As leaders, you don’t need to directly be involved in all steps of the Lean process, but you do need to support it. Take the time to train your team well and empower them to engage. This will cut down on the time you spend fighting fires.

“The biggest gap in what we see in a lot of companies is that leaders sometimes feel like they don’t need to change,” Ernie said.

Remember that the people doing the work are the experts. Rely on their knowledge to identify problems and find fixes, and build an atmosphere of open discussion. One goal of Lean is to create self-directed work groups that can improve themselves without constant input from leadership.

“We use team-oriented problem solving and let the team figure out where the solutions are because they know best,” Mike said. “They know where the waste is. They know where the time is being spent. Sometimes as leaders, it’s just a matter of supporting, holding accountable, giving the information and training. It’s also about getting out of the way and letting them do what they do.”

Increasing value leads to more long-term profitability. This helps your company stay sustainable, introduce new products and weather hardships. Make sure that your team knows the value of the improvements they’re making as they integrate Lean into their processes. When they help the company save money, reward their efforts. This helps them stay invested in the success of the company and feel a sense of ownership.

Remember to start slow.

Your company can’t jump into a full-on Lean approach instantaneously. Start with standardization and KPIs. Then move into analyzing leading and lagging indicators. Keep in mind that some benefits of a Lean approach take time to manifest themselves.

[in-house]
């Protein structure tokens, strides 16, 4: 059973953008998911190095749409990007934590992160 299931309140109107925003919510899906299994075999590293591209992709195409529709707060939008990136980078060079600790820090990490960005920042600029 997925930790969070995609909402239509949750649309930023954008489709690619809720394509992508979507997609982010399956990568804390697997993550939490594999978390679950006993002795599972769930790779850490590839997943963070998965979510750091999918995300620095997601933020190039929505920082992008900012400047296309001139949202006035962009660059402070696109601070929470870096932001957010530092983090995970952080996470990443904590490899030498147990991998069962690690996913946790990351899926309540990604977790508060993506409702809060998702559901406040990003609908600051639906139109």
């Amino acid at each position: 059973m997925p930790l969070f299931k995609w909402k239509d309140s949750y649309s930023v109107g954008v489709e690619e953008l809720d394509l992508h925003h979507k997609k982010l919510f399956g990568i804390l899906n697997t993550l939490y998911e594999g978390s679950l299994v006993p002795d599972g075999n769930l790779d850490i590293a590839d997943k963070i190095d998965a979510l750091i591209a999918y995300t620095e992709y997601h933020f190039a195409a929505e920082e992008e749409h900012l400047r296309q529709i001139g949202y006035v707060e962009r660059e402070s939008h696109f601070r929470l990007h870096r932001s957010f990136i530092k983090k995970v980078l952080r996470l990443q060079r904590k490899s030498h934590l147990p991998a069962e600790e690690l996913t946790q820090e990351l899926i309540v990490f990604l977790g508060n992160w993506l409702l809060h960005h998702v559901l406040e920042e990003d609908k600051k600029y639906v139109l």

Standardization provides the foundation to understanding how to make improvements. It can reveal whether your company is understaffed and allow team members to gage whether they’re meeting expectations. KPIs help your team determine whether they’re achieving the results they expect.

If your company lacks effective standardization, don’t try and overhaul everything at once. Start with one process that needs to be improved and standardize it first. Develop a KPI for it, and then move onto the next process. Gradually build up in this step-wise fashion.

As you put standardization and KPIs in place, problems will inevitably follow. Work on reframing problems as helpful indicators of where your weaknesses are.

First steps toward a Lean approach

  • Train company leaders. Leaders need to understand the Lean concepts first. They also need to know how to support standardization.
  • Identify your biggest problem. Start with your company’s biggest headache and work on adopting standardization and KPIs for that first.
  • Develop your people. Remember that the people doing the work have the most expertise in spotting waste and room for improved efficiency. Trust them to define what should be happening and then make improvements accordingly.

“At Toyota, we always said we’re a company that develops people. We just happen to build cars,” Ernie said.